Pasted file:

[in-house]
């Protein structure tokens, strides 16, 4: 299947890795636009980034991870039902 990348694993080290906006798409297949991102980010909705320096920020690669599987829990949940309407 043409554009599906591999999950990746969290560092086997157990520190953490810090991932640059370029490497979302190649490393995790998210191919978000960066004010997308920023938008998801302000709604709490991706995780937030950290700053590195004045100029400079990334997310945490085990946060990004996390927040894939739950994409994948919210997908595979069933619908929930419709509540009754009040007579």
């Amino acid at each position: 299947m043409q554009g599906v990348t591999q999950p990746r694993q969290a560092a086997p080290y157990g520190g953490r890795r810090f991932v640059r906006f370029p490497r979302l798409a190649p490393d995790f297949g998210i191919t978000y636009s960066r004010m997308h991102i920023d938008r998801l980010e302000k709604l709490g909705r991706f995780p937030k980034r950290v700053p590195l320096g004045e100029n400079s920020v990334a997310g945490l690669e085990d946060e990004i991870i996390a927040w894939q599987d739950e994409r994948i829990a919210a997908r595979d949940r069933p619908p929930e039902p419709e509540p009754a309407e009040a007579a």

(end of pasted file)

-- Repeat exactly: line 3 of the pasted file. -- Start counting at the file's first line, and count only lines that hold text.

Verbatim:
């Amino acid at each position: 299947m043409q554009g599906v990348t591999q999950p990746r694993q969290a560092a086997p080290y157990g520190g953490r890795r810090f991932v640059r906006f370029p490497r979302l798409a190649p490393d995790f297949g998210i191919t978000y636009s960066r004010m997308h991102i920023d938008r998801l980010e302000k709604l709490g909705r991706f995780p937030k980034r950290v700053p590195l320096g004045e100029n400079s920020v990334a997310g945490l690669e085990d946060e990004i991870i996390a927040w894939q599987d739950e994409r994948i829990a919210a997908r595979d949940r069933p619908p929930e039902p419709e509540p009754a309407e009040a007579a």